Any day now, the federal government will decide whether to allow the Coquille Indian Tribe to open another casino, this one in Medford.
That possibility has opposition—from another Oregon tribe as well as Gov. Kate Brown and the Oregon Lottery—all of whom have a lot to lose if the feds greenlight the Coquille's proposal.
"It would change the face of tribal gaming in Oregon forever," says Michael Rondeau, chairman of the Cow Creek Band of Umpqua Tribe of Indians, the tribe that stands to lose the most from federal approval of a new casino. "Every tribe would be looking at the very edge of the envelope and pushing it. You'd see casinos up and down I-5."
Currently, Oregon's nine recognized tribes operate nine casinos. Since 1988, the state of Oregon and the tribes, which are sovereign nations, have operated under an informal policy that limits tribes to one on-reservation casino each. (The Coquille say they made no such pact.)
That means Oregon has far fewer casinos than other states with tribal gambling. Washington has 35 tribal casinos; California, 69; and Oklahoma, the most prolific, has 143.
But if the federal Bureau of Indian Affairs approves the Coquille's plan, opponents say that would set a new precedent by allowing a tribe to operate a second casino and also allowing it to operate that casino on land newly brought into trust.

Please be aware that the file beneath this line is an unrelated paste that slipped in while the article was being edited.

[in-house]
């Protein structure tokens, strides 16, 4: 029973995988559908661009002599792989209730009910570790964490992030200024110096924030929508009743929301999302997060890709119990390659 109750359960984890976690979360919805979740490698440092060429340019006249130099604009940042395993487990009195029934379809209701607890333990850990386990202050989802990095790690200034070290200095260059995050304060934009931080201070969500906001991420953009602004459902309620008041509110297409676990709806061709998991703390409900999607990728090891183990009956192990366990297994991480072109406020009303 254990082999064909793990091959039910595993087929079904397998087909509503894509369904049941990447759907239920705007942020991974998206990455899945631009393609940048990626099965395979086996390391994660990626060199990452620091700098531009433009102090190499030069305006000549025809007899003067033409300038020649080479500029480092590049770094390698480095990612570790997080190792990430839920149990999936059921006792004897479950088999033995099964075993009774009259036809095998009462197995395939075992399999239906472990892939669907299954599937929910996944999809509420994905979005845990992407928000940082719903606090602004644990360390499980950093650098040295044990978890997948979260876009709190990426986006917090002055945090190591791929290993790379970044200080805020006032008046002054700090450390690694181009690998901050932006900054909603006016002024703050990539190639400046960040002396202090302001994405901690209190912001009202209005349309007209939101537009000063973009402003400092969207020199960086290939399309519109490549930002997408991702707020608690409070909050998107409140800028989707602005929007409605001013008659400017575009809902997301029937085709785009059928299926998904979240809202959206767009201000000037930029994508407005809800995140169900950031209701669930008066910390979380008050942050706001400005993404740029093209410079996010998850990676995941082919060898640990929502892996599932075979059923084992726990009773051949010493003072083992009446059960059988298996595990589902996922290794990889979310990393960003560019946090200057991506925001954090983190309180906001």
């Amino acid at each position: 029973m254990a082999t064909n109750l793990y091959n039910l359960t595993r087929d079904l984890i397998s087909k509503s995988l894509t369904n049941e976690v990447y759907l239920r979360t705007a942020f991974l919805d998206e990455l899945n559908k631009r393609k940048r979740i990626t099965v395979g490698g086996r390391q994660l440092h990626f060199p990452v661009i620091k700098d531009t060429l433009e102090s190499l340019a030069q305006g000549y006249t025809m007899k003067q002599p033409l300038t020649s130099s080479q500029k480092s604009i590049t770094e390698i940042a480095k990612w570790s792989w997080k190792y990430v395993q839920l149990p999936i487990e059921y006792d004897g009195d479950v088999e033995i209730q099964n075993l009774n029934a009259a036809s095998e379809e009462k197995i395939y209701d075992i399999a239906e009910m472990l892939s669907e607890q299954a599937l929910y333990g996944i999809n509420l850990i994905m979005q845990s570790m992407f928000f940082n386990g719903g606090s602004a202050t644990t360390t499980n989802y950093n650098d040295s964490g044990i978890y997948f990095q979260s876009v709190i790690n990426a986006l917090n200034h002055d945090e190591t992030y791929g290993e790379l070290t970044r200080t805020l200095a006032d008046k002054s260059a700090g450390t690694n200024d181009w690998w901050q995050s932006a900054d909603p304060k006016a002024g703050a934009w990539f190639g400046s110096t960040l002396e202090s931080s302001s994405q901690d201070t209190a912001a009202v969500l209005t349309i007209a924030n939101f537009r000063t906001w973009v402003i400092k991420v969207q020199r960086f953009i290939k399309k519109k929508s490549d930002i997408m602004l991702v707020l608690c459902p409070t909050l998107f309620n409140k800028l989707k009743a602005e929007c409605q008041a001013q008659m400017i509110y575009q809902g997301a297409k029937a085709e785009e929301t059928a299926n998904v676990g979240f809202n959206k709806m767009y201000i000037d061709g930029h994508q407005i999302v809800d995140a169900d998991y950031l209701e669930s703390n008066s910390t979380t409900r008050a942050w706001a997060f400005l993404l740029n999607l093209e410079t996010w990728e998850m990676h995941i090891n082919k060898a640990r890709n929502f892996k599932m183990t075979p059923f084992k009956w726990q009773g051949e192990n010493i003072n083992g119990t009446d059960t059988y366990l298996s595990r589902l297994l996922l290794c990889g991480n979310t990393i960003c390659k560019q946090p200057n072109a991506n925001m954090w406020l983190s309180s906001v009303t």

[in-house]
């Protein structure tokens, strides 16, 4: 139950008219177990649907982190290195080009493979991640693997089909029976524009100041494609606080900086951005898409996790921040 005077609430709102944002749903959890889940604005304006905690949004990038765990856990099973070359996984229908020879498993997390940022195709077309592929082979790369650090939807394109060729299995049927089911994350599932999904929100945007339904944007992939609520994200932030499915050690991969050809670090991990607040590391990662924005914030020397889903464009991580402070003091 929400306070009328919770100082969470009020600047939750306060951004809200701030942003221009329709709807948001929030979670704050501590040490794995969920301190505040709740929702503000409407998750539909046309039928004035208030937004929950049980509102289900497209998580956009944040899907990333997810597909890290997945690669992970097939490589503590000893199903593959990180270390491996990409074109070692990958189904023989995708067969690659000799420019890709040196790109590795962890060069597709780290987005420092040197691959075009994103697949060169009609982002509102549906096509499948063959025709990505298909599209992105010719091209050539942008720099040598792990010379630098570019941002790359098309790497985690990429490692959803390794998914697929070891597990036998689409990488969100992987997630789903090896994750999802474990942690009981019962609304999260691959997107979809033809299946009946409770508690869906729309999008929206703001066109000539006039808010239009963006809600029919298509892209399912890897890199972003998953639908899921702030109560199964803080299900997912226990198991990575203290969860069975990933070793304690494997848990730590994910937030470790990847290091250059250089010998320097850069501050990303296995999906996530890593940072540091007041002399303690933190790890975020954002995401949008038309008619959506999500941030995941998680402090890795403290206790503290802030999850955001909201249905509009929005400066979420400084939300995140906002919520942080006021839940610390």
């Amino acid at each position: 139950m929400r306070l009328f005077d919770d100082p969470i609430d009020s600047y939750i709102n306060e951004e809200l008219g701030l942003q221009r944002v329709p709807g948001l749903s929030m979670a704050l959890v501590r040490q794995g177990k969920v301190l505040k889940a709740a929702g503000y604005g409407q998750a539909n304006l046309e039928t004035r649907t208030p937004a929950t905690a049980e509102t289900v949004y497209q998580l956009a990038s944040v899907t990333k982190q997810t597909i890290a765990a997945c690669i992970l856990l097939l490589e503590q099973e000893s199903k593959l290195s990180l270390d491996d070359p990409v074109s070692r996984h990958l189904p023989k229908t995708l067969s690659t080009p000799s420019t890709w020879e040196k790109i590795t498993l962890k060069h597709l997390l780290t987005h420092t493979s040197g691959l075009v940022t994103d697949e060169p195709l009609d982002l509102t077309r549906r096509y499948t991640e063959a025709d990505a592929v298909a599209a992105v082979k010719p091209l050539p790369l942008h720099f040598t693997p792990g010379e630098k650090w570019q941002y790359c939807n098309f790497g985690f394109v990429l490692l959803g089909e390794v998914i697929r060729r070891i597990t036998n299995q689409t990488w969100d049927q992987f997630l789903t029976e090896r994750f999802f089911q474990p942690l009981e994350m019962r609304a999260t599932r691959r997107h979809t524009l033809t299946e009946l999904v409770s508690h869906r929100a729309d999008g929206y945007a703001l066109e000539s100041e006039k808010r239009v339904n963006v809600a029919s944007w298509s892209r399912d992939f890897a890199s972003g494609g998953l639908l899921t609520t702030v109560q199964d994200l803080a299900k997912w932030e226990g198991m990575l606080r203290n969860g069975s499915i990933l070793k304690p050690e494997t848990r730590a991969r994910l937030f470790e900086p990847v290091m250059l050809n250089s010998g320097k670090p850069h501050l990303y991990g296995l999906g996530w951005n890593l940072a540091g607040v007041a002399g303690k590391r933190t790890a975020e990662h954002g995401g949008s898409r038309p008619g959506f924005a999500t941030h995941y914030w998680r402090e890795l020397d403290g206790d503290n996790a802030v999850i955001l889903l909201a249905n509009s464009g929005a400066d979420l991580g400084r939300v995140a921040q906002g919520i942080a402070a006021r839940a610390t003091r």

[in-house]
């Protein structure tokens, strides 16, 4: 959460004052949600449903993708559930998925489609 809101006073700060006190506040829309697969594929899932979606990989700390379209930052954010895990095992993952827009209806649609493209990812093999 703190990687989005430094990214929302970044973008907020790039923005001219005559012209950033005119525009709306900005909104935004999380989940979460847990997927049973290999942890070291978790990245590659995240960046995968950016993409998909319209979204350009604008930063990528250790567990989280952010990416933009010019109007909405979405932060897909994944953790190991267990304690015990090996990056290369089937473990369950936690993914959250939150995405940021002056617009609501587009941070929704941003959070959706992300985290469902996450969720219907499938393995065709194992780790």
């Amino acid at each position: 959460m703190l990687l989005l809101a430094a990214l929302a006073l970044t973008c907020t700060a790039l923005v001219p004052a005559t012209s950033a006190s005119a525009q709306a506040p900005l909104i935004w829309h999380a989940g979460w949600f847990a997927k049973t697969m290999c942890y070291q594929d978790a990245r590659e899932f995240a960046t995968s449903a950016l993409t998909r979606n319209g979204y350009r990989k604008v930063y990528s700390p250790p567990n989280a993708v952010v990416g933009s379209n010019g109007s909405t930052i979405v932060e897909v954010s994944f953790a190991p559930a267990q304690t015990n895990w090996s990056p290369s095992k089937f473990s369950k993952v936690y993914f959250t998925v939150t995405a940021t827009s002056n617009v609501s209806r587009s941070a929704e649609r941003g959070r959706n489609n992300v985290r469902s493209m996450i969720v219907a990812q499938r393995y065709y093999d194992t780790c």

Gov. Brown opposes such a change. That's in part because the governor and the Oregon Lottery she oversees have their own plans for expanding gambling.
The Oregon Lottery's strategic plan captures the state's conflicted relationship with tribal gambling. Documents show the agency ranks "close proximity tribal gaming" a major threat and "tribal partnerships" a major opportunity.
Oregon's oldest tribal casino is Cow Creek's Seven Feathers casino, located in Canyonville, 27 miles south of Roseburg. Because of its location adjacent to I-5, industry sources say it's among Oregon's highest-grossing casinos, behind the Confederated Tribes of Grand Ronde's Spirit Mountain Casino.
In 2012, the Coquille, who already operate a casino called the Mill, in North Bend, applied to federal officials to build a second casino on land near I-5 they'd bought in South Medford.
This presented a problem for the Cow Creek tribe, which currently owns the only Oregon casino on I-5. The proposed Coquille location is 70 miles south of Seven Feathers.